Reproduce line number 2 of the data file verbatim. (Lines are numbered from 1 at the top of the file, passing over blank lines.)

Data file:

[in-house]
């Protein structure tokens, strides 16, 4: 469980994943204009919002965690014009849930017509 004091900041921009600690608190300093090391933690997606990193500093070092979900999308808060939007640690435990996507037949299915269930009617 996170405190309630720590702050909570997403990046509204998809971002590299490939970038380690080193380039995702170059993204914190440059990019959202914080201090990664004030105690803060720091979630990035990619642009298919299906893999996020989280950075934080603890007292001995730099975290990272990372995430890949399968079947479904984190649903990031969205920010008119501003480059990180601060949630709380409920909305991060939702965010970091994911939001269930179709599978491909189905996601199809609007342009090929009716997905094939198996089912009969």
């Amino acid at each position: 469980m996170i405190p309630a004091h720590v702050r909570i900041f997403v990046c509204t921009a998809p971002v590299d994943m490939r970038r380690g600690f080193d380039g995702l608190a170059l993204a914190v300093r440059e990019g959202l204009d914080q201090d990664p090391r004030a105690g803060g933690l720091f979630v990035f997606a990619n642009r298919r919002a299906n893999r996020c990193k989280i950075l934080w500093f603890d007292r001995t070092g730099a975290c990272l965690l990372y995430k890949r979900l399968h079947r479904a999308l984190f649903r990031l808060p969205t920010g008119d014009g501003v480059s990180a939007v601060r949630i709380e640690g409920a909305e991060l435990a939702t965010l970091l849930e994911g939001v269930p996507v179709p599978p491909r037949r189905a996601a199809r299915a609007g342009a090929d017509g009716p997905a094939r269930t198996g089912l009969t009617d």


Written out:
């Protein structure tokens, strides 16, 4: 469980994943204009919002965690014009849930017509 004091900041921009600690608190300093090391933690997606990193500093070092979900999308808060939007640690435990996507037949299915269930009617 996170405190309630720590702050909570997403990046509204998809971002590299490939970038380690080193380039995702170059993204914190440059990019959202914080201090990664004030105690803060720091979630990035990619642009298919299906893999996020989280950075934080603890007292001995730099975290990272990372995430890949399968079947479904984190649903990031969205920010008119501003480059990180601060949630709380409920909305991060939702965010970091994911939001269930179709599978491909189905996601199809609007342009090929009716997905094939198996089912009969």